Statin discontinuation rate is high among patients previously hospitalized for cardiovascular disease


eMediNexus    05 January 2018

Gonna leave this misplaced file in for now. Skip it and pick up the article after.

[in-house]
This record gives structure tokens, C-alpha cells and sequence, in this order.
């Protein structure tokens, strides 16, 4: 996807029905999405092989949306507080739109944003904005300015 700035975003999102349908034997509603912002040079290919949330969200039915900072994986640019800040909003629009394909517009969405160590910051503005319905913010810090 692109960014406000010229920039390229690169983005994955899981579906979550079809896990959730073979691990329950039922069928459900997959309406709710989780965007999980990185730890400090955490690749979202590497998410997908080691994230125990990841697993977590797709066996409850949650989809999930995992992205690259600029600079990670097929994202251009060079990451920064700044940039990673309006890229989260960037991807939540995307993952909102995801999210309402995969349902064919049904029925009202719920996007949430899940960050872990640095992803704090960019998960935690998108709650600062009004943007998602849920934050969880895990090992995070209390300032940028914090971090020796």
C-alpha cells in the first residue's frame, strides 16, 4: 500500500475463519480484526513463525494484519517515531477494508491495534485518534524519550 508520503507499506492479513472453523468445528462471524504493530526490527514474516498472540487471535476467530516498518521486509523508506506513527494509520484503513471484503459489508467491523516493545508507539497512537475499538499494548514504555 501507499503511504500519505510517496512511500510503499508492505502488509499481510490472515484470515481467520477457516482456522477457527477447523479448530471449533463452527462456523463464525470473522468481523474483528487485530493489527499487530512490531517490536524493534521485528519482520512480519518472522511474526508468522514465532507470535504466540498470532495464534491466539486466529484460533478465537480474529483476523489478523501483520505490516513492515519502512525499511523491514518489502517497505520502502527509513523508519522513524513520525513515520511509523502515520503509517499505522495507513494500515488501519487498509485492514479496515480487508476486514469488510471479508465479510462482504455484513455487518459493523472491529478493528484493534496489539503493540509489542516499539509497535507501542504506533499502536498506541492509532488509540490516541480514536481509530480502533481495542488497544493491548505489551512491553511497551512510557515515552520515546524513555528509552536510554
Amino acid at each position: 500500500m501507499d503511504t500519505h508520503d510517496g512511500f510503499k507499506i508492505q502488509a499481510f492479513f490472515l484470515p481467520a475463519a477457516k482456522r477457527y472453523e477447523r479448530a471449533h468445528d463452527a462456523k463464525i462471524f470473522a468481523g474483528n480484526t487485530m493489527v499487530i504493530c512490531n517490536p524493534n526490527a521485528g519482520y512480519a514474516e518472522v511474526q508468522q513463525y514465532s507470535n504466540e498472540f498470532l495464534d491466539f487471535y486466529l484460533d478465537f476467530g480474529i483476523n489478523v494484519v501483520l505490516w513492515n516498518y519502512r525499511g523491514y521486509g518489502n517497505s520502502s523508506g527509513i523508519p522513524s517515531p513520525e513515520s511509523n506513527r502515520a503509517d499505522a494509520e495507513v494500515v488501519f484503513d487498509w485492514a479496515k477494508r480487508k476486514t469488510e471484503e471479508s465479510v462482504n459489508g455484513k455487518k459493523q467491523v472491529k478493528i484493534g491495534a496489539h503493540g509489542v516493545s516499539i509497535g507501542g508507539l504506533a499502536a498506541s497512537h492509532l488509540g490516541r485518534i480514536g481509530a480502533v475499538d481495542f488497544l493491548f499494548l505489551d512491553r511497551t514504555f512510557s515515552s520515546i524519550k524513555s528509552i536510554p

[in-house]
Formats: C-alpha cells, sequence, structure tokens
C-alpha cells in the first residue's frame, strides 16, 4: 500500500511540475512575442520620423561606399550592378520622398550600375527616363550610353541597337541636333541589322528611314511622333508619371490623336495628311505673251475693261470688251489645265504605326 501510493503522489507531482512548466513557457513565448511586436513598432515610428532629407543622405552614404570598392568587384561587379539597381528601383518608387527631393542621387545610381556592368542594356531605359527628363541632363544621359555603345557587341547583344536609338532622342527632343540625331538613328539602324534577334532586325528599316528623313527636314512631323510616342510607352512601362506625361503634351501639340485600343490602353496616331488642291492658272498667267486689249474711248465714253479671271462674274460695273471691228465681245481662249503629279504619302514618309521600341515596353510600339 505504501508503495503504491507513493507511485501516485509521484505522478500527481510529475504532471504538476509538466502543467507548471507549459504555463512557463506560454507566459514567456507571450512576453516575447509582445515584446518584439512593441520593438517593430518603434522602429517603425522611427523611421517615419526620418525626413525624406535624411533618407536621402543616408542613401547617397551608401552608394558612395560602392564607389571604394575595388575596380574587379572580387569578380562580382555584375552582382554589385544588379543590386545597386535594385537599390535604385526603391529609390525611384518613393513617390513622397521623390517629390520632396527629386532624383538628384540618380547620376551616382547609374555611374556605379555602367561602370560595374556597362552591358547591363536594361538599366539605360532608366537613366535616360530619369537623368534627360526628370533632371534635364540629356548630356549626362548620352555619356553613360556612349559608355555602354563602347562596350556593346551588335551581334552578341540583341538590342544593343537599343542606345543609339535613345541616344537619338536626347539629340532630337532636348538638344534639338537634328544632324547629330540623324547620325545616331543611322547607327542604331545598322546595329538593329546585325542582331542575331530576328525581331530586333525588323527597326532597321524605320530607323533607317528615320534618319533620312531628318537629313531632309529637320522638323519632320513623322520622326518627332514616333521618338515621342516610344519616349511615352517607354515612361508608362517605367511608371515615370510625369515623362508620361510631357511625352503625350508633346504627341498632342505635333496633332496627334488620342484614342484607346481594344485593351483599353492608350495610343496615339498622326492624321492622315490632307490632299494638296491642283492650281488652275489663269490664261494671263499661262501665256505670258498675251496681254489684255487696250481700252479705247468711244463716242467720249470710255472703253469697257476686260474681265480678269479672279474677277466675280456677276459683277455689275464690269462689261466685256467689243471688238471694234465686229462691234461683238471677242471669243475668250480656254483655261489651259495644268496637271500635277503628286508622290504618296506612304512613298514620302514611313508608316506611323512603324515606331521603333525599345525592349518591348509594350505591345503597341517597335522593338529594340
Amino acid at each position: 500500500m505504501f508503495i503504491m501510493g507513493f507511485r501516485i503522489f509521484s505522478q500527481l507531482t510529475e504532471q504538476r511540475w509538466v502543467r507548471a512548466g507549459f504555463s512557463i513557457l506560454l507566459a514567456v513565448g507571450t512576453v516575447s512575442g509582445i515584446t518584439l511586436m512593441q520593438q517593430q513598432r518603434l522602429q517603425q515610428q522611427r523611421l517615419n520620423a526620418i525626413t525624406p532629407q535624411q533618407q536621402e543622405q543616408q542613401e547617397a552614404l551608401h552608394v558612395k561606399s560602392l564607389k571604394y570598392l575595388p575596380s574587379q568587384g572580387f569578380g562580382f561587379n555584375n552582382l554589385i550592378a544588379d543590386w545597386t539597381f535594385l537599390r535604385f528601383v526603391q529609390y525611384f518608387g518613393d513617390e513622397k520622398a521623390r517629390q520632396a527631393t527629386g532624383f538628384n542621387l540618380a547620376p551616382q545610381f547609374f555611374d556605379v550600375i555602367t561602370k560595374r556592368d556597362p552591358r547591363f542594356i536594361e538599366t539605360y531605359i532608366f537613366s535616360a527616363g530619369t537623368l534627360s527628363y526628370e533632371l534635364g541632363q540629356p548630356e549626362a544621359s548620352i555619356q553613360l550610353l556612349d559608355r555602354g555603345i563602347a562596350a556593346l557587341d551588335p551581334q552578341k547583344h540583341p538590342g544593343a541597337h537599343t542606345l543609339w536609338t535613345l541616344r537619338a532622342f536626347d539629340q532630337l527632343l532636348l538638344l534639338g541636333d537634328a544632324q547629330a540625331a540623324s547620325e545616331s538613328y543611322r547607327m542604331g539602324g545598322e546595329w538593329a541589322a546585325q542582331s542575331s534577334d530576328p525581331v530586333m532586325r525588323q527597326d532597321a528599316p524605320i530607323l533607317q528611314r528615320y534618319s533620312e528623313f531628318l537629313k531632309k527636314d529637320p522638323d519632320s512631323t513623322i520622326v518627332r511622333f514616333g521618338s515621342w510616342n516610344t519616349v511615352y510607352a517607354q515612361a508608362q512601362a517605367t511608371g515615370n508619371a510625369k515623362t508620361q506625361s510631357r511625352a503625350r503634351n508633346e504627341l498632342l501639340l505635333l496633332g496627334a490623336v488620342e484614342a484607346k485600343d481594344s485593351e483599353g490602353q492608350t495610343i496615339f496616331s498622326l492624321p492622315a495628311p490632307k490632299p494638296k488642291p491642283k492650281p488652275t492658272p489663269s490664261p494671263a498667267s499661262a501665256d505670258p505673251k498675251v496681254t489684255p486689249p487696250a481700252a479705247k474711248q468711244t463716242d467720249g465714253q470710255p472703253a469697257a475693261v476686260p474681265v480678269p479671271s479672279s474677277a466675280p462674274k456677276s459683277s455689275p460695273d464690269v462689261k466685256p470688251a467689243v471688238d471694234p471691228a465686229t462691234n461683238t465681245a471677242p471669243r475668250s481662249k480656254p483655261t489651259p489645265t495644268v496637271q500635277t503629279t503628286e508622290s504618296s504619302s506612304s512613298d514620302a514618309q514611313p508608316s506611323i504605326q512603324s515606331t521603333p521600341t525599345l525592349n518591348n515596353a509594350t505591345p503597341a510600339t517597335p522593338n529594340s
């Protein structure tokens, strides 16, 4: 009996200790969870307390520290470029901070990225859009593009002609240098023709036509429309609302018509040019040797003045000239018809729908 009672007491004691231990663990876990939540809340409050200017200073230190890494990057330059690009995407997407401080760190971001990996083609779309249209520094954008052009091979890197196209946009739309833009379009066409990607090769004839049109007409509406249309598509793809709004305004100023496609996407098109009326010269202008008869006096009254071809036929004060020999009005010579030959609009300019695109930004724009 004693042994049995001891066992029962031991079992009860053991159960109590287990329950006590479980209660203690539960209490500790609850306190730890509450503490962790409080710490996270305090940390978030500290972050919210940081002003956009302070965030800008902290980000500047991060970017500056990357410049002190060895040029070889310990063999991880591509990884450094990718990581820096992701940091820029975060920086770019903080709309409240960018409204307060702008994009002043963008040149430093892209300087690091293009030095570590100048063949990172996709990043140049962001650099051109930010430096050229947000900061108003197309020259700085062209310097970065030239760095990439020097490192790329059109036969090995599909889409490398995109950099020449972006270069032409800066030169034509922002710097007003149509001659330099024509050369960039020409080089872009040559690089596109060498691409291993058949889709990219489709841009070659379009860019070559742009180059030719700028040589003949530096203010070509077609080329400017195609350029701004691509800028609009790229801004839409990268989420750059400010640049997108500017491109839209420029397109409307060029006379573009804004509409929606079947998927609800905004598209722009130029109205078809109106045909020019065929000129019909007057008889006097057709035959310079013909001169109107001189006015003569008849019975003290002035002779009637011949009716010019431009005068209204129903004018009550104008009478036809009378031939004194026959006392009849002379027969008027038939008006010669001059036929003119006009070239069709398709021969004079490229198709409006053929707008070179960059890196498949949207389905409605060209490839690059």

In a study presented at the American Heart Association Scientific Sessions, the researchers identified 62,070 patients aged ≥18 years who were admitted to the Intermountain Healthcare with atherosclerotic cardiovascular disease (ASCVD) between 1999 and 2013. These patients survived the initial hospitalization, and were followed up for ≥ 3 years or until death. It was found that 71% patients were prescribed statins upon discharge from the hospital while 37.4% were on statins at 1 year after discharge. The figure further reduced to 30.1% at 3-years post-discharge. 29% patients were not given a statin upon discharge. Of these, 6.6% were started on statin therapy later. The results demonstrated that a higher likelihood of discontinuing statin therapy was seen in patients with no incidence of major adverse cardiac events by 3-years post-hospitalization, who did not undergo follow-up for low-density lipoprotein-cholesterol assessment, and those who had not used statins prior to initial ASCVD incident. Moreover, those with renal failure, peripheral arterial disease or cerebrovascular disease were more likely to discontinue statins. It was also observed that discontinuation was common in patients who had to bear the cost of statins themselves in comparison to those who got it covered under insurance.

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